On 5G and our ever-bumbling bureaucracy

FEBRUARY 24 — While the likes of China and Vietnam bustle along the 5G mobile pathway, Malaysia keeps changing its mind.

At this rate by the time we start rolling out our first 5G network, our neighbours might already be making plans for 6G.

What’s the hold-up, one wonders.

It is perplexing that we are taking so long just to award 5G spectrum licences when Singapore is already rolling out 5G, albeit in limited areas.

There was that embarrassing time when somehow licences had been quietly awarded, shutting out one major telco while giving one to a telco that has so far been operating as an MVNO.

Why give it to a virtual network provider and not an established telco that has more than seven million subscribers? Rather than answer the inevitable questions, the ministry involved suddenly made a U-turn so no licences for anyone.

Now the government has announced some special purpose vehicle (SPV) being created just for the purpose of allocating 5G spectrum.

On paper it perhaps makes sense but this is Malaysia.

Putrajaya recently announced a special purpose vehicle will be created just for the purpose of allocating 5G spectrum. ― SoyaCincau pic
Putrajaya recently announced a special purpose vehicle will be created just for the purpose of allocating 5G spectrum. ― SoyaCincau pic

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We have managed to dole out 3G and 4G licences all this while without the need for SPVs, so it’s not like the processes involved are so alien to us.

It feels like that ever-constant Malaysian government response to every situation: “Let’s form a committee”! In this case it’s more like “let’s form a temporary body to do something we’ve done before but for some reason are making it more difficult than it should be.”

Like overzealous police at roadblocks, the authorities seem more keen on creating new avenues to stall progress rather than advance it.

Meanwhile, making the internet more accessible to all still seems to be wishful thinking in this country; where we have to see students climbing trees and making YouTube videos  to get reception.

Our Education Ministry had the greatest opportunity to explore hybrid learning and furthering the advancement of digital tools.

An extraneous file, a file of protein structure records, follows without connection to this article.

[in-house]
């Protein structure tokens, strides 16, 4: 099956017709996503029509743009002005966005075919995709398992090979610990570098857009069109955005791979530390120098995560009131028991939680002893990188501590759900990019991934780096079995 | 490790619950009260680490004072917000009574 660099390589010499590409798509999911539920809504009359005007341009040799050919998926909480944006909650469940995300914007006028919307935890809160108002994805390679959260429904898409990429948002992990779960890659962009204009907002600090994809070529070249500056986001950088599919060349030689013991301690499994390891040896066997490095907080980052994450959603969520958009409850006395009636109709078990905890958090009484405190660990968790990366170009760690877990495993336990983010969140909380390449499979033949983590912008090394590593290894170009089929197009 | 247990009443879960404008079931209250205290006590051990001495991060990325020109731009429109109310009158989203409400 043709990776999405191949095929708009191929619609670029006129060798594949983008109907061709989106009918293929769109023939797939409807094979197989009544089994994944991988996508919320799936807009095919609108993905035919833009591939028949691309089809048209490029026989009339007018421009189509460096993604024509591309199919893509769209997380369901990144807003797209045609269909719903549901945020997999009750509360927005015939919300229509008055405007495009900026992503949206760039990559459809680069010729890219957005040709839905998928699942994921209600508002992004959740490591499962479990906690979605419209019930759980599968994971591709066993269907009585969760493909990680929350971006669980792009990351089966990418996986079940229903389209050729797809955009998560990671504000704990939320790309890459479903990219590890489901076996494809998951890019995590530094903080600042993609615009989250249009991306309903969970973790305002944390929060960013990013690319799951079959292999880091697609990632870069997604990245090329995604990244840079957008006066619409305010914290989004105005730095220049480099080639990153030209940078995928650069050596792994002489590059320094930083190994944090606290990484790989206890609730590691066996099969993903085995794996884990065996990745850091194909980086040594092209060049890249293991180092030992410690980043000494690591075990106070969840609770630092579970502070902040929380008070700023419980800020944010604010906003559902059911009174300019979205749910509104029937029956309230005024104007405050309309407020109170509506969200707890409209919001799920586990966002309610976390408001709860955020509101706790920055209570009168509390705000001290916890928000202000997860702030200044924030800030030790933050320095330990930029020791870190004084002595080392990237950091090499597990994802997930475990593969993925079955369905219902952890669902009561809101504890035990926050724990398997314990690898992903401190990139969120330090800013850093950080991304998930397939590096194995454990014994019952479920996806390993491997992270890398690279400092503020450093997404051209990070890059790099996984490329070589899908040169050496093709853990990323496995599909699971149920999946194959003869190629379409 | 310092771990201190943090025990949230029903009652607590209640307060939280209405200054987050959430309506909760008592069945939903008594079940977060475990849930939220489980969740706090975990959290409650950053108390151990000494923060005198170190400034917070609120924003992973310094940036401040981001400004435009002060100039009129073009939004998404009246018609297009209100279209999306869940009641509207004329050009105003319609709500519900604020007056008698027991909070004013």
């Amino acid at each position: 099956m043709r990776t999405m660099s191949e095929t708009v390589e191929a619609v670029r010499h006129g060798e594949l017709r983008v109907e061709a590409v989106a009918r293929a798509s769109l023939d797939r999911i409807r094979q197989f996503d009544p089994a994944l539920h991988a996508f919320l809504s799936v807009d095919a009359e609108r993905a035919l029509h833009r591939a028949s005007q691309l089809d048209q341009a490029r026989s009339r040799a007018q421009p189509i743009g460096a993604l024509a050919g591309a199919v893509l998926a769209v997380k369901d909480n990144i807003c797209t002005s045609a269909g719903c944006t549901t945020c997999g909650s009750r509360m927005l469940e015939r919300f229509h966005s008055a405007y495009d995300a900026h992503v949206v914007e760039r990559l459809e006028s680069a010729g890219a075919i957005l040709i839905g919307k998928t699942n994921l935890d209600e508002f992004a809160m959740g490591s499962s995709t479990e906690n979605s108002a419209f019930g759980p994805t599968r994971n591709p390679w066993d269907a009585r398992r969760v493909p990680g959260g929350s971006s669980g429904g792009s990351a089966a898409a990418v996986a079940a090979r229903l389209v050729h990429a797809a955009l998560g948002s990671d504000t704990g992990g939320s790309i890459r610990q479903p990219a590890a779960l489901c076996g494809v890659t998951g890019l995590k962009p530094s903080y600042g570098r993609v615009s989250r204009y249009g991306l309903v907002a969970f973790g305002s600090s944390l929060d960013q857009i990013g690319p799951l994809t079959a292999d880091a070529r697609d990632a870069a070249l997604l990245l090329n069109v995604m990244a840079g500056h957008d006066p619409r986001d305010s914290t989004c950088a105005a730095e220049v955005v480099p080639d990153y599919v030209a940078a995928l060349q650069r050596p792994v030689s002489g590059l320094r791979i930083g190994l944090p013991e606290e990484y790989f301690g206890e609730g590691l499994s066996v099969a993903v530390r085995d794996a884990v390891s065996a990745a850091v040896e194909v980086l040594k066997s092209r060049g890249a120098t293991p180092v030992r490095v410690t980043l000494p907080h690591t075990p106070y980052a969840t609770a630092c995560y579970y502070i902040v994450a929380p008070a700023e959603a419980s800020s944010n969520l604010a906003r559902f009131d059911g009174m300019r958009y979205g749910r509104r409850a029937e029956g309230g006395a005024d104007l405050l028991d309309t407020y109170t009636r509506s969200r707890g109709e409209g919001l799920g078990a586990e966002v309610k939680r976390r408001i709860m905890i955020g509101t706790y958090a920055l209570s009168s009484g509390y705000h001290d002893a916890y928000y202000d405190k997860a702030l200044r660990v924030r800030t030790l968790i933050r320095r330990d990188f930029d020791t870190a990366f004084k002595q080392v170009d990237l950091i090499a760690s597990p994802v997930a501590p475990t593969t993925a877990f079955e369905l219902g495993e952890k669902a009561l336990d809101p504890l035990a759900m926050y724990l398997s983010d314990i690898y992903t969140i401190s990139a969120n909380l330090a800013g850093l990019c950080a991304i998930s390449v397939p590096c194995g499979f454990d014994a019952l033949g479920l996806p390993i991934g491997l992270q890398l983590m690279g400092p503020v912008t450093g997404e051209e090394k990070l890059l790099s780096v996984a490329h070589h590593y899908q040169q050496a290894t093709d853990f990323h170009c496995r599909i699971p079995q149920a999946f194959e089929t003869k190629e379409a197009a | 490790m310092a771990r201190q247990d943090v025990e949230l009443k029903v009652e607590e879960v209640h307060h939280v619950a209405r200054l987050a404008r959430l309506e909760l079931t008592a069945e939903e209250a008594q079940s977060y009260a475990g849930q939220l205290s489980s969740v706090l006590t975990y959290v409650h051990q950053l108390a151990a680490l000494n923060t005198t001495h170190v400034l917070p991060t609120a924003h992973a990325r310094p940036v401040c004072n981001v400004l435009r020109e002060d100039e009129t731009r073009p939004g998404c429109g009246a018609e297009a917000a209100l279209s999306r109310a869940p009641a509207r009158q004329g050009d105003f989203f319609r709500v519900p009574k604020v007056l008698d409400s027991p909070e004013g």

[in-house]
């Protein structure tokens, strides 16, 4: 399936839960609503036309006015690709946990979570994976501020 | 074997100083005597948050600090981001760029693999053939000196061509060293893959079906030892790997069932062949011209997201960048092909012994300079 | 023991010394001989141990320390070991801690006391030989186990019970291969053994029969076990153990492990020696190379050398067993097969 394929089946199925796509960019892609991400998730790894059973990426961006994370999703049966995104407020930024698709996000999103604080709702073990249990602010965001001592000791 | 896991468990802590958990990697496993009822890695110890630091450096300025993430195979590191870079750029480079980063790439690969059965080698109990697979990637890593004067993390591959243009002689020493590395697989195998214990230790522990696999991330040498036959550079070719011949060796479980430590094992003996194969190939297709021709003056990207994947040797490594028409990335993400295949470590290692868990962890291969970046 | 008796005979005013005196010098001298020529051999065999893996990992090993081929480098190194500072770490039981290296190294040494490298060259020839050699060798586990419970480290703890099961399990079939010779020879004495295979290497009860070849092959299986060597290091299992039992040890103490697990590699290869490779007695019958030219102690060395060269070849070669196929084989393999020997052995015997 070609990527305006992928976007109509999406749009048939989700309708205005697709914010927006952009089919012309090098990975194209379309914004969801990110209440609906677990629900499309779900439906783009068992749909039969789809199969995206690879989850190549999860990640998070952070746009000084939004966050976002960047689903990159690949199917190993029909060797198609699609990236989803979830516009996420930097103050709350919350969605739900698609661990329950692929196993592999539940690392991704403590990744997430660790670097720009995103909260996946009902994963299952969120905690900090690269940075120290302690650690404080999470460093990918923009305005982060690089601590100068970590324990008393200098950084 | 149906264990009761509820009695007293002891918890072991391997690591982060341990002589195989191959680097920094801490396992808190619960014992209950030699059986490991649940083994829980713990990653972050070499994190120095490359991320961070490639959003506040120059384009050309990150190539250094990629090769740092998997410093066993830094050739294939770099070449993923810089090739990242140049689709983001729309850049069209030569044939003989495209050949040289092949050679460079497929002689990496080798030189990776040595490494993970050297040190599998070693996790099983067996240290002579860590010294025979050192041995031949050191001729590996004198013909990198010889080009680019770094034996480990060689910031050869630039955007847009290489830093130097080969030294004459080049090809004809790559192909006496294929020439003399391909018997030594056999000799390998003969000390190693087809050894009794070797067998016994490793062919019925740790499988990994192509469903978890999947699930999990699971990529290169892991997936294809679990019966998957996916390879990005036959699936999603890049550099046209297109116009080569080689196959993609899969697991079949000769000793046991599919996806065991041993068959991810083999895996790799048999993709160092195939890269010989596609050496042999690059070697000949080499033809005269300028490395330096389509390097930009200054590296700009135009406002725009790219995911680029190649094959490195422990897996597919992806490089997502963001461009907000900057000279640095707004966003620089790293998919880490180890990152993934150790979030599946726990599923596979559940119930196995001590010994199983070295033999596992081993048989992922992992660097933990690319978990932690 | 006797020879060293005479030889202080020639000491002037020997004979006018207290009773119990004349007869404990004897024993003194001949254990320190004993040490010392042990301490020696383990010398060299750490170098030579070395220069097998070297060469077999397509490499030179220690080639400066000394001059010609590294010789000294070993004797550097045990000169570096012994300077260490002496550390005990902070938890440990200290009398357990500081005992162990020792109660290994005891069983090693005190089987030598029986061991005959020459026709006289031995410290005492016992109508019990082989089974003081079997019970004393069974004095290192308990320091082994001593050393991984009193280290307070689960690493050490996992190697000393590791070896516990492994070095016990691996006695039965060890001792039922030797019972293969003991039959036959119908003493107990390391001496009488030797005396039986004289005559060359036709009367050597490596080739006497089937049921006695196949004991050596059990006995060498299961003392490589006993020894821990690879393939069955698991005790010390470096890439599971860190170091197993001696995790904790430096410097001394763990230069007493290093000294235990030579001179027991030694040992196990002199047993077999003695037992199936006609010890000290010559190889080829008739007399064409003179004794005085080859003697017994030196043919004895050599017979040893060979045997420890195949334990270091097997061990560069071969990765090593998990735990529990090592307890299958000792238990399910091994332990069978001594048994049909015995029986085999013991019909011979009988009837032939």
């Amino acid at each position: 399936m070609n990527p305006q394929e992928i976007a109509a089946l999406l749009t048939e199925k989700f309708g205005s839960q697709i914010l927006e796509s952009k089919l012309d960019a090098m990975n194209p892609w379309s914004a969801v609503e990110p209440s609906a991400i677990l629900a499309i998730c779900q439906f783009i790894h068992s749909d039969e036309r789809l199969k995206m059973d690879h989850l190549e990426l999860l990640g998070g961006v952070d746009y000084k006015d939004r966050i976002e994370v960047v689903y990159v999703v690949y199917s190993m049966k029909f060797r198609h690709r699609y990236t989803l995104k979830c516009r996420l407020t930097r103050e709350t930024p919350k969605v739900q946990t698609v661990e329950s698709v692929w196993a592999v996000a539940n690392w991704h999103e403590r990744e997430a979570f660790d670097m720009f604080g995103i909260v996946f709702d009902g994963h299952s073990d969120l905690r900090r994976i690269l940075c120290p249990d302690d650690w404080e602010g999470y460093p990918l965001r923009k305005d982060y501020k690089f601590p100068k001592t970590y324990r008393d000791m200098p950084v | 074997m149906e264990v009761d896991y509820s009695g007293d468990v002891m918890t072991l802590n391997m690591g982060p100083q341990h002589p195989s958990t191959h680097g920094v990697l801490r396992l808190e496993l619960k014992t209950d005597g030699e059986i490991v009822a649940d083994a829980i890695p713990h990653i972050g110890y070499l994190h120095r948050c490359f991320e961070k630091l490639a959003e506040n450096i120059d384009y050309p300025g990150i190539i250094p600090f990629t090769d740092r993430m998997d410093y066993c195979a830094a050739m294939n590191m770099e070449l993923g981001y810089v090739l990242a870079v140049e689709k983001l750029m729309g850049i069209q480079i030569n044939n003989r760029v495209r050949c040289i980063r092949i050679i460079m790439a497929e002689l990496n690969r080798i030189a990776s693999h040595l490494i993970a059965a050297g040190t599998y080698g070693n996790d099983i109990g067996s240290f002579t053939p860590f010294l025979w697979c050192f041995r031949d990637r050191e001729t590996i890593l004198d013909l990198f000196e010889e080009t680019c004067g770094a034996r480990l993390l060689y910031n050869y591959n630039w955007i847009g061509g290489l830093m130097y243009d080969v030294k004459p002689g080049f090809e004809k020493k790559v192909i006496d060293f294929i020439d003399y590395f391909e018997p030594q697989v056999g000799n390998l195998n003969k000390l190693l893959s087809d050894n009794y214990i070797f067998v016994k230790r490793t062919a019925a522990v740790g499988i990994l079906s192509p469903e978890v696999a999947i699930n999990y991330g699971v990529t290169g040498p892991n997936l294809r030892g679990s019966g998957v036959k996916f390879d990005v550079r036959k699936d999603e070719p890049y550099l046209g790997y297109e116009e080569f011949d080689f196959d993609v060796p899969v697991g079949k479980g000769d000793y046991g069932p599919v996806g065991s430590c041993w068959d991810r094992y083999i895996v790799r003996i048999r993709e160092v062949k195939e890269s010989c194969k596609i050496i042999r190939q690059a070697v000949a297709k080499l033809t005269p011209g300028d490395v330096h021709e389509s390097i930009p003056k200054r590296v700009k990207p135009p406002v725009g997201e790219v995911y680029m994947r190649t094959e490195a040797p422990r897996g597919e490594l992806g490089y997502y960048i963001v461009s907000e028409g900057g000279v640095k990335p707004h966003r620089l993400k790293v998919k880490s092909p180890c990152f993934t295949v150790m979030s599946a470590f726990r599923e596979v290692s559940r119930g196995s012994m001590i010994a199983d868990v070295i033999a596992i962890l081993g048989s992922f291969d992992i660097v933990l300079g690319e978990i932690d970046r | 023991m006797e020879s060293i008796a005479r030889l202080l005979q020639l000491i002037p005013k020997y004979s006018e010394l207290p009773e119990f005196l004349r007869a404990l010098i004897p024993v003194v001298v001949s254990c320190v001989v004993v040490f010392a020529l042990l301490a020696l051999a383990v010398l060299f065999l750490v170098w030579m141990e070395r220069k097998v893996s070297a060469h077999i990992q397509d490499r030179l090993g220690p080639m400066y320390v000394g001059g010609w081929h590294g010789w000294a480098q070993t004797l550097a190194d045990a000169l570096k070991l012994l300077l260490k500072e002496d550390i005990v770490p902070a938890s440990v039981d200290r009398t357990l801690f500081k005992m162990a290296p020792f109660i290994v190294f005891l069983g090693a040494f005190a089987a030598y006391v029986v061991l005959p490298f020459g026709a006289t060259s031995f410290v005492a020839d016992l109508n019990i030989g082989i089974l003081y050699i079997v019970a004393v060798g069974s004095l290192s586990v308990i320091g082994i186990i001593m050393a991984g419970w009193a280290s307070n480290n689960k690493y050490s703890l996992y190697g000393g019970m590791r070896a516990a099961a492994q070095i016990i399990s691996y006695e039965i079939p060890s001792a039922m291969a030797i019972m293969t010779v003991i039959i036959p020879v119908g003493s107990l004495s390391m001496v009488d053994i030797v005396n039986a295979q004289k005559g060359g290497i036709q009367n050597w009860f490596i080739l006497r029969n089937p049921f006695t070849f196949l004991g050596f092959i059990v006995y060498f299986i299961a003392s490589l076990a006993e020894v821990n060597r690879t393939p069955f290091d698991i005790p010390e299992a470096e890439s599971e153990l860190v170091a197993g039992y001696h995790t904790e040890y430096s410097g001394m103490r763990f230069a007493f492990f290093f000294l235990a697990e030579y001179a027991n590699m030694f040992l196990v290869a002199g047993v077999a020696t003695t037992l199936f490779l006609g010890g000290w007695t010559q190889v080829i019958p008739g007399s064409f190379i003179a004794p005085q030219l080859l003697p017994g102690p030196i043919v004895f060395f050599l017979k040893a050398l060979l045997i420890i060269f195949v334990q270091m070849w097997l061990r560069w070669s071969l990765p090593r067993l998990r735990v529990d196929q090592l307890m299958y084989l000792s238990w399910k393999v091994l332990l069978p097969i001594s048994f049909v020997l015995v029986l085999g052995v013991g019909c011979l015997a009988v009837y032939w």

Instead, after the hiccups of the DidikTV launch (poorly planned and executed) it has just decided to give up completely and make everyone go back to school.

Change takes time; we’re kidding ourselves if we believe it’s all that easy to go back to the old normal or if we can at all.

The promised laptops mentioned in last year’s Budget have yet to materialise with a disquieting silence in response to any attempt at asking where the heck they are.

It is way past time that procurement is made more transparent in this country and for things announced in the Budget, there should be more public accountability.

Progress reports and running updates on measures announced in the Budget should be put up online to be accessible to the public and mediums instituted to make it easy for the public to give direct feedback or make enquiries.

We can’t just constantly leave it to the Opposition because, inevitably, the government would accuse them of making it political (not that it’s an unacceptable thing).

Raising the cap on the size of contracts that can be directly awarded during the Emergency is also regressive and plainly opens the door to questionable deals and nepotism.

The reality is that corruption has become too endemic in this country, with politicians constantly making excuses for it or shamelessly enabling it.

A year on from the Sheraton move, it seems corruption has become ever more a fight against entrenched norms while those in government seem determined to pretend it does not exist.

Perhaps it is time that Malaysians start engaging in what I’d call a mosquito campaign; if the government can pay ridiculous amounts of money to cybertroopers Malaysians can counter it by employing the same tactics, but on existing politicians.

It seemed to work for i-Sinar — many Malaysians flooded the comments on the prime minister and finance minister’s social media accounts calling for the requirements to be loosened and behold, it has been done.

As the Malay saying tanya je (just asking) goes, why shouldn’t the citizens swarm social media channels to ask in ways they couldn’t before? Decades ago it would be difficult to call or send mail to a representative and expect queries to be answered.

We have social media now and I think it’s time we start using the numbers the way we tried to do during the election; they can’t overturn a Facebook comment or change the poster of an Instagram or tweet.

The power of numbers also means — they can’t arrest tens and thousands of people for asking the important question: why aren’t our so-called elected reps doing a good job? Not answering should no longer be an option.

 *This is the personal opinion of the columnist.

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